The five justices issued a brief order at the time in favor of the new system that was narrowly approved by voters in a 2020 ballot measure. It was issued quickly to confirm to the Alaska Division of Elections that the new voting system would be used this year.
Alaska is the second state after Maine to implement ranked choice voting, in which voters are asked to rank four candidates — and a write-in option — in order of preference. And it is the first state to couple that with an open primary system.
Republican Kenneth Jacobus, a longtime Alaska attorney, appeared on behalf of himself, Libertarian legislative candidate Scott Kohlhaas and Bob Bird, head of the Alaskan Independence Party, to challenge the new system.
Former Alaska Lt. Gov. Mead Treadwell and former state Rep. Dick Randolph each submitted documents in support of Jacobus. They argued ranked choice voting violated a constitutional provision that “the candidate receiving the greatest number of votes shall be governor,” partly because after multiple rounds of counting, the winner may not have gotten the most first-choice votes.
The justices rejected their arguments. The ranked-choice tabulation process is used if no candidate gets more than half the first-choice votes. In that situation, the last-place candidate is then eliminated and their votes are redistributed to the other candidates based on their supporters’ second-choice votes. That process is repeated until one candidate has a clear majority.
In their 57-page opinion, the justices said that the tabulation process would still result in a gubernatorial candidate winning with the greatest number of votes — unless in the unlikely result of a tie — and that “there is no question that a ranked-choice vote is a single vote.”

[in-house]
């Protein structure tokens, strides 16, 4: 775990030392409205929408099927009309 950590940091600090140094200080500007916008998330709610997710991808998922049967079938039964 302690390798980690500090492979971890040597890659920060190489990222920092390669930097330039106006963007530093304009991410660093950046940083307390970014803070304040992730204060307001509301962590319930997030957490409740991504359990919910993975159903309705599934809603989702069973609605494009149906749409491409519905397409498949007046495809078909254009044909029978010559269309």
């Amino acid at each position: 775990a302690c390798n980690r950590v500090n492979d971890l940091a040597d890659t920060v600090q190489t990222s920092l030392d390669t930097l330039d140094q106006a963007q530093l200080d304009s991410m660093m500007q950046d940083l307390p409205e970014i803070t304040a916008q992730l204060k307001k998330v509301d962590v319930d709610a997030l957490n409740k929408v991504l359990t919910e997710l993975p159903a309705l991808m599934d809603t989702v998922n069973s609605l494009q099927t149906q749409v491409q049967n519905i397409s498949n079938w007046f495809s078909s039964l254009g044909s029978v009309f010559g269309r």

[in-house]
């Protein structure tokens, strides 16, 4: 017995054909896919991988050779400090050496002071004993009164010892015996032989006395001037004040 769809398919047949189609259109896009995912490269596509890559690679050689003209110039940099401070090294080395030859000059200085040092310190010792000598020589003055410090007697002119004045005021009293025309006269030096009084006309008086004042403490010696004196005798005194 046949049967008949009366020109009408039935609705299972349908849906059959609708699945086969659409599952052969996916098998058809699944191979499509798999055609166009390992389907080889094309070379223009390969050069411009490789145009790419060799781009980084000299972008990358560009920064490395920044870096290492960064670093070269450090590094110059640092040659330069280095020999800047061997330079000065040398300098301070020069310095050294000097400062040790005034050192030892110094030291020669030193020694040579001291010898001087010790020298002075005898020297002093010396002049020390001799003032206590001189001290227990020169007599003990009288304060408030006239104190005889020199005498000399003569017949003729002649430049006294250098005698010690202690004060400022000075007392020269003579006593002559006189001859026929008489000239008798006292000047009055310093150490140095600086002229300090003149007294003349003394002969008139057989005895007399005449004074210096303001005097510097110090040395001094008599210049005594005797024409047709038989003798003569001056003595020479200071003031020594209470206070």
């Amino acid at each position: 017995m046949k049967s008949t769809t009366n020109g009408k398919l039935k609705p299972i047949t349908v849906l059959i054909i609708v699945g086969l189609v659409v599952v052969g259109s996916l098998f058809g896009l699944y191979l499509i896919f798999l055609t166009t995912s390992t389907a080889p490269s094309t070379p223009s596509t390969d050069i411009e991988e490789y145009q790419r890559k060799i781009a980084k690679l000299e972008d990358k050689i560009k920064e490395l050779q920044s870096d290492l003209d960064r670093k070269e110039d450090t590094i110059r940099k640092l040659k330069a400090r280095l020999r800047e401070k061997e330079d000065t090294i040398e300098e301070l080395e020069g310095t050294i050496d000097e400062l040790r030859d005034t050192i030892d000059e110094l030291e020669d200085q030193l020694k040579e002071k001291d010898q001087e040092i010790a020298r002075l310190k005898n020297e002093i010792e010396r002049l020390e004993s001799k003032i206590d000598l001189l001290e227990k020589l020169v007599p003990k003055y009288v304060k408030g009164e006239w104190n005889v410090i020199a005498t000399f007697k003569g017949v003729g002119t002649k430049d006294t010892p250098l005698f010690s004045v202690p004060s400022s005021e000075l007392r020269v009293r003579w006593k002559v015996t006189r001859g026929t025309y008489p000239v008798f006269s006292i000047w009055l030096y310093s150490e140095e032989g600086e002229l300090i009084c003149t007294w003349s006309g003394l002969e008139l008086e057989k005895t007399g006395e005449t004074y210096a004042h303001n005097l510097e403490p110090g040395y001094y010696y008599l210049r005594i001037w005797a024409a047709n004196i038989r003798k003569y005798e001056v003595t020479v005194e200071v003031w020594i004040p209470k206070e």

They also rejected arguments that an open primary burdens political parties’ right to choose their own candidates. Instead, it merely narrows the field of candidates by allowing the top four vote-getters, regardless of party, to advance to the general election, they said.
Candidates for lieutenant governor and governor now run as a joint ticket. The plaintiffs argued that violates the constitution’s requirement that the lieutenant governor be elected in “the same manner” as the governor, meaning voters should get to cast a ballot for them separately in the primary. But that was also rejected, with the justices writing that voters would still have their say on candidates for lieutenant governor through the nonpartisan primary process.
Jacobus argued political parties would be weakened because candidates can appear on the ballot with their party registration, which could imply they had been endorsed by the party. The court said instructions on the ballot made clear that a candidate’s affiliation does not necessarily equal an endorsement, and Alaskans would have enough common sense to tell the difference.
Political observers have noted that moderate candidates seem to have benefited from the new open primary system used in August, which allowed voters of any political persuasion to cast a ballot for any candidate they wanted. U.S. Rep. Mary Peltola, a moderate Democrat, also won the special U.S. House race — Alaska’s first election to use ranked choice voting — defeating two Republicans, former Gov. Sarah Palin and businessman Nick Begich III.
Since then, several Republican legislative candidates have spoken publicly in opposition to the new ranked choice voting system during the lead-up to this year’s election. They’ve pledged to try to repeal it if they are elected.
Hundreds of thousands of dollars in Outside money has been donated to independent expenditure groups, Alaska’s version of super PACs, to boost legislative candidates who are seen as supportive of the new voting system, open primaries and automatic voter registration. Independent former Gov. Bill Walker has received funding from the same sources.
Gov. Mike Dunleavy indicated his personal opposition to ranked choice voting at a gubernatorial forum earlier in the month. He sidestepped that question during a televised debate Wednesday, but said voters had supported the system and that needed to be respected.
“And we’ll do an evaluation after that,” he said about the Nov. 8 general election. “And we’ll see how this new voting process works.”
Former Kenai Peninsula Borough Mayor Charlie Pierce, a second Republican candidate for governor, spoke in opposition to the new voting system during Wednesday’s debate, while Walker and Democratic former state legislator Les Gara spoke in support of it.